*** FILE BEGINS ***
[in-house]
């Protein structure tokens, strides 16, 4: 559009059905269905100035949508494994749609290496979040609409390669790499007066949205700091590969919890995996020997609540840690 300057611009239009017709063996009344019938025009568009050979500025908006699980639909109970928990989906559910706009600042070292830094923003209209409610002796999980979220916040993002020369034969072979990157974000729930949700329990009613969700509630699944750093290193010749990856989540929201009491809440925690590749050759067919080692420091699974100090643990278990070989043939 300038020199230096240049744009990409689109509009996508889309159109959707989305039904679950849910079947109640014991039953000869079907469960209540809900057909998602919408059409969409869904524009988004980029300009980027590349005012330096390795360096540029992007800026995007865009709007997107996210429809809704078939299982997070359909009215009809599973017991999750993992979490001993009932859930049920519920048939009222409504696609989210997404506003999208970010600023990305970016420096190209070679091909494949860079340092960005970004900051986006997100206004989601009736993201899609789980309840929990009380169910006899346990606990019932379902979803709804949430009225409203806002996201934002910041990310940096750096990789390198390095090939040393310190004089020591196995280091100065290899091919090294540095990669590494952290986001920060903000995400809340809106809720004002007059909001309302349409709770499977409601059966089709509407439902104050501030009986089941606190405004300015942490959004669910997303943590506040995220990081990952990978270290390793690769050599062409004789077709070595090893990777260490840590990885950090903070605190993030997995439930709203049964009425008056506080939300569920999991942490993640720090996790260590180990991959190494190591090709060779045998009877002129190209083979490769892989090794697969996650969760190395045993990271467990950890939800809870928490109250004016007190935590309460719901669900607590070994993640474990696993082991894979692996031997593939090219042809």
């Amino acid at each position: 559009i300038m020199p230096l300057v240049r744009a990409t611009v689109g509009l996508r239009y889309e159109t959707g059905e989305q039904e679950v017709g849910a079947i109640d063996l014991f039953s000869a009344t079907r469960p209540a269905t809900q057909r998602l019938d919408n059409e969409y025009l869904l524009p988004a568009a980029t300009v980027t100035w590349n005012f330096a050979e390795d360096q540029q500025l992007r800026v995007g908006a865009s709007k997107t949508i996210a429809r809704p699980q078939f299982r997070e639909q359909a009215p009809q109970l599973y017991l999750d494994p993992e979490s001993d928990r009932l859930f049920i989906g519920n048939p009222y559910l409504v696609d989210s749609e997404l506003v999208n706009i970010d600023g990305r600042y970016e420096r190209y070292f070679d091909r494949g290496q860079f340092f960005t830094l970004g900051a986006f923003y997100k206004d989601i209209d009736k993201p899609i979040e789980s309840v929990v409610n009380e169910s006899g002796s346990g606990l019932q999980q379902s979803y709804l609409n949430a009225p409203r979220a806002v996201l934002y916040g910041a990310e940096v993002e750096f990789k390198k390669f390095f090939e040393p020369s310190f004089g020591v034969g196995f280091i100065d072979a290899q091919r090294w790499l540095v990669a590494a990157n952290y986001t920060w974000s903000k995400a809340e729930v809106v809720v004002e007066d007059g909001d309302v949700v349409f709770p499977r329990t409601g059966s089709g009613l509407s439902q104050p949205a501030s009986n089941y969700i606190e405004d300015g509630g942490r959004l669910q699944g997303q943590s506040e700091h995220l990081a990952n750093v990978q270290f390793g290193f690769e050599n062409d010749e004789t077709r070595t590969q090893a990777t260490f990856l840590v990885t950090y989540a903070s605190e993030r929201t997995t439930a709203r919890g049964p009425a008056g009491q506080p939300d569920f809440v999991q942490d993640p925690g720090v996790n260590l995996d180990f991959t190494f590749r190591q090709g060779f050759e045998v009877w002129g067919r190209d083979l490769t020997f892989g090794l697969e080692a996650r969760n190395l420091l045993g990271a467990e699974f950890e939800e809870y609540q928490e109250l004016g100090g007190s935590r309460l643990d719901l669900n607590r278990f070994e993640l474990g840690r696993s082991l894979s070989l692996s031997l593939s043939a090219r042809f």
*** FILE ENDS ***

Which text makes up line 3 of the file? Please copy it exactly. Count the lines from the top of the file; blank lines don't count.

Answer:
């Amino acid at each position: 559009i300038m020199p230096l300057v240049r744009a990409t611009v689109g509009l996508r239009y889309e159109t959707g059905e989305q039904e679950v017709g849910a079947i109640d063996l014991f039953s000869a009344t079907r469960p209540a269905t809900q057909r998602l019938d919408n059409e969409y025009l869904l524009p988004a568009a980029t300009v980027t100035w590349n005012f330096a050979e390795d360096q540029q500025l992007r800026v995007g908006a865009s709007k997107t949508i996210a429809r809704p699980q078939f299982r997070e639909q359909a009215p009809q109970l599973y017991l999750d494994p993992e979490s001993d928990r009932l859930f049920i989906g519920n048939p009222y559910l409504v696609d989210s749609e997404l506003v999208n706009i970010d600023g990305r600042y970016e420096r190209y070292f070679d091909r494949g290496q860079f340092f960005t830094l970004g900051a986006f923003y997100k206004d989601i209209d009736k993201p899609i979040e789980s309840v929990v409610n009380e169910s006899g002796s346990g606990l019932q999980q379902s979803y709804l609409n949430a009225p409203r979220a806002v996201l934002y916040g910041a990310e940096v993002e750096f990789k390198k390669f390095f090939e040393p020369s310190f004089g020591v034969g196995f280091i100065d072979a290899q091919r090294w790499l540095v990669a590494a990157n952290y986001t920060w974000s903000k995400a809340e729930v809106v809720v004002e007066d007059g909001d309302v949700v349409f709770p499977r329990t409601g059966s089709g009613l509407s439902q104050p949205a501030s009986n089941y969700i606190e405004d300015g509630g942490r959004l669910q699944g997303q943590s506040e700091h995220l990081a990952n750093v990978q270290f390793g290193f690769e050599n062409d010749e004789t077709r070595t590969q090893a990777t260490f990856l840590v990885t950090y989540a903070s605190e993030r929201t997995t439930a709203r919890g049964p009425a008056g009491q506080p939300d569920f809440v999991q942490d993640p925690g720090v996790n260590l995996d180990f991959t190494f590749r190591q090709g060779f050759e045998v009877w002129g067919r190209d083979l490769t020997f892989g090794l697969e080692a996650r969760n190395l420091l045993g990271a467990e699974f950890e939800e809870y609540q928490e109250l004016g100090g007190s935590r309460l643990d719901l669900n607590r278990f070994e993640l474990g840690r696993s082991l894979s070989l692996s031997l593939s043939a090219r042809f």